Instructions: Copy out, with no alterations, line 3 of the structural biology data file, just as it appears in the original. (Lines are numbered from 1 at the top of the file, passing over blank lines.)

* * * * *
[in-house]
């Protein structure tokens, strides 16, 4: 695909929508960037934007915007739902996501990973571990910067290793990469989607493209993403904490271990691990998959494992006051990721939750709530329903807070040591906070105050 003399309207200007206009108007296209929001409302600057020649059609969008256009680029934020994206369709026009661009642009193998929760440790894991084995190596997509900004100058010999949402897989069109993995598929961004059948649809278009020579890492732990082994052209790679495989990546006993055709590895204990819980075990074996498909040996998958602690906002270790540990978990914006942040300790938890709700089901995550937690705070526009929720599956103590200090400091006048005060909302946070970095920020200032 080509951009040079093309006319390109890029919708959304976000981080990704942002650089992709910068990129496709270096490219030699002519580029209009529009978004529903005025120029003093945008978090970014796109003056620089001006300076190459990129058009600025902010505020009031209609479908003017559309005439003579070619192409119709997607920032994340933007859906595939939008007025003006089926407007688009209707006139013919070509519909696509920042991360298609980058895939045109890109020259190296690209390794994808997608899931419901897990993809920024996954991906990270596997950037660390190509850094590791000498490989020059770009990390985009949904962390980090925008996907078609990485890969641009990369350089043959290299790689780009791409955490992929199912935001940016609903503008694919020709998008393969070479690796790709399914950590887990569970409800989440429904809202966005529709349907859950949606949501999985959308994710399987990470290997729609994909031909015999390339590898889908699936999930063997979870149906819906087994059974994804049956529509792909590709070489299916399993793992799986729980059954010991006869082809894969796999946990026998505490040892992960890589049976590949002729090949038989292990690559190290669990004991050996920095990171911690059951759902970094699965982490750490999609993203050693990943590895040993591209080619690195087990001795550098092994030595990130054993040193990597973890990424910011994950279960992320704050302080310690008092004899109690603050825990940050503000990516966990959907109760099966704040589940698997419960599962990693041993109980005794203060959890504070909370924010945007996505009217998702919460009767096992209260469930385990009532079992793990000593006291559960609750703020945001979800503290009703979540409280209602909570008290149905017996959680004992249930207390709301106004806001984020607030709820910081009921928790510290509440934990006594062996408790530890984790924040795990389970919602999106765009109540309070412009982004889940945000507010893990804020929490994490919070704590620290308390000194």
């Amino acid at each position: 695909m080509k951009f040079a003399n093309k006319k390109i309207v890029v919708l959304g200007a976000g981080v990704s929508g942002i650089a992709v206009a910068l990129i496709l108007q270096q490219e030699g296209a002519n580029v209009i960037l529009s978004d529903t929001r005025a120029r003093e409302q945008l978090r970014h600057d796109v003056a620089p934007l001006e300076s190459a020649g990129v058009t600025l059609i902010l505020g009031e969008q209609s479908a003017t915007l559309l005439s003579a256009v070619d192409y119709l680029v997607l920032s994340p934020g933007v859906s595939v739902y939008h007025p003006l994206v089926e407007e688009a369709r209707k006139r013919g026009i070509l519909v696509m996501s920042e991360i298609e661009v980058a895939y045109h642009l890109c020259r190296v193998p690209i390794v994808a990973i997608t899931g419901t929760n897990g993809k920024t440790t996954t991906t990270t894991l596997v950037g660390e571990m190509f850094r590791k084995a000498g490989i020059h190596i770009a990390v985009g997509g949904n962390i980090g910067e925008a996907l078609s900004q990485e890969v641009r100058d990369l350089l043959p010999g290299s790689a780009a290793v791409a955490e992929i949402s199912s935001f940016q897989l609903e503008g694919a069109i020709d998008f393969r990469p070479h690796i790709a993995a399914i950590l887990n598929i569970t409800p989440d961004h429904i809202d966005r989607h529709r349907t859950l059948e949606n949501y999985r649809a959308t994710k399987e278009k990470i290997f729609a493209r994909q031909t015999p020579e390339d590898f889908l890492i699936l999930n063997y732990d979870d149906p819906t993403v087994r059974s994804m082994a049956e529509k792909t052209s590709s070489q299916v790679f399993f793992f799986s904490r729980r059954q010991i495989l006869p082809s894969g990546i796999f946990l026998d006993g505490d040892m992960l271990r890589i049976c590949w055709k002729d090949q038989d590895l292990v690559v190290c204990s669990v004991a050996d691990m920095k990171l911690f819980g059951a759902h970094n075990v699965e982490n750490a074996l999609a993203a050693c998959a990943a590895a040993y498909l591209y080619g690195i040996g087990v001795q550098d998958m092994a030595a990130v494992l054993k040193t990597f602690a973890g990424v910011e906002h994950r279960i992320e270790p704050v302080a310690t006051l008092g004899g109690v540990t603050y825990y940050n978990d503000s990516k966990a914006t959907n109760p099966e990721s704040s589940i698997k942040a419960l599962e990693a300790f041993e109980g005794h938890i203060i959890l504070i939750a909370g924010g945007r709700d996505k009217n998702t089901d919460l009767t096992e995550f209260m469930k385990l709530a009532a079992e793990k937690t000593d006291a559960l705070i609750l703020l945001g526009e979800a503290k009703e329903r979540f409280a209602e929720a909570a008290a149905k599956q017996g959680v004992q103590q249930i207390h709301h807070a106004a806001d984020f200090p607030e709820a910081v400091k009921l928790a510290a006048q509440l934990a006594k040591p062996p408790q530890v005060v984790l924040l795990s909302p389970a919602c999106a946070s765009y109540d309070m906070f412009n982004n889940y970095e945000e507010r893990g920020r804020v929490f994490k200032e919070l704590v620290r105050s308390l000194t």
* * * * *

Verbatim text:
């Amino acid at each position: 695909m080509k951009f040079a003399n093309k006319k390109i309207v890029v919708l959304g200007a976000g981080v990704s929508g942002i650089a992709v206009a910068l990129i496709l108007q270096q490219e030699g296209a002519n580029v209009i960037l529009s978004d529903t929001r005025a120029r003093e409302q945008l978090r970014h600057d796109v003056a620089p934007l001006e300076s190459a020649g990129v058009t600025l059609i902010l505020g009031e969008q209609s479908a003017t915007l559309l005439s003579a256009v070619d192409y119709l680029v997607l920032s994340p934020g933007v859906s595939v739902y939008h007025p003006l994206v089926e407007e688009a369709r209707k006139r013919g026009i070509l519909v696509m996501s920042e991360i298609e661009v980058a895939y045109h642009l890109c020259r190296v193998p690209i390794v994808a990973i997608t899931g419901t929760n897990g993809k920024t440790t996954t991906t990270t894991l596997v950037g660390e571990m190509f850094r590791k084995a000498g490989i020059h190596i770009a990390v985009g997509g949904n962390i980090g910067e925008a996907l078609s900004q990485e890969v641009r100058d990369l350089l043959p010999g290299s790689a780009a290793v791409a955490e992929i949402s199912s935001f940016q897989l609903e503008g694919a069109i020709d998008f393969r990469p070479h690796i790709a993995a399914i950590l887990n598929i569970t409800p989440d961004h429904i809202d966005r989607h529709r349907t859950l059948e949606n949501y999985r649809a959308t994710k399987e278009k990470i290997f729609a493209r994909q031909t015999p020579e390339d590898f889908l890492i699936l999930n063997y732990d979870d149906p819906t993403v087994r059974s994804m082994a049956e529509k792909t052209s590709s070489q299916v790679f399993f793992f799986s904490r729980r059954q010991i495989l006869p082809s894969g990546i796999f946990l026998d006993g505490d040892m992960l271990r890589i049976c590949w055709k002729d090949q038989d590895l292990v690559v190290c204990s669990v004991a050996d691990m920095k990171l911690f819980g059951a759902h970094n075990v699965e982490n750490a074996l999609a993203a050693c998959a990943a590895a040993y498909l591209y080619g690195i040996g087990v001795q550098d998958m092994a030595a990130v494992l054993k040193t990597f602690a973890g990424v910011e906002h994950r279960i992320e270790p704050v302080a310690t006051l008092g004899g109690v540990t603050y825990y940050n978990d503000s990516k966990a914006t959907n109760p099966e990721s704040s589940i698997k942040a419960l599962e990693a300790f041993e109980g005794h938890i203060i959890l504070i939750a909370g924010g945007r709700d996505k009217n998702t089901d919460l009767t096992e995550f209260m469930k385990l709530a009532a079992e793990k937690t000593d006291a559960l705070i609750l703020l945001g526009e979800a503290k009703e329903r979540f409280a209602e929720a909570a008290a149905k599956q017996g959680v004992q103590q249930i207390h709301h807070a106004a806001d984020f200090p607030e709820a910081v400091k009921l928790a510290a006048q509440l934990a006594k040591p062996p408790q530890v005060v984790l924040l795990s909302p389970a919602c999106a946070s765009y109540d309070m906070f412009n982004n889940y970095e945000e507010r893990g920020r804020v929490f994490k200032e919070l704590v620290r105050s308390l000194t």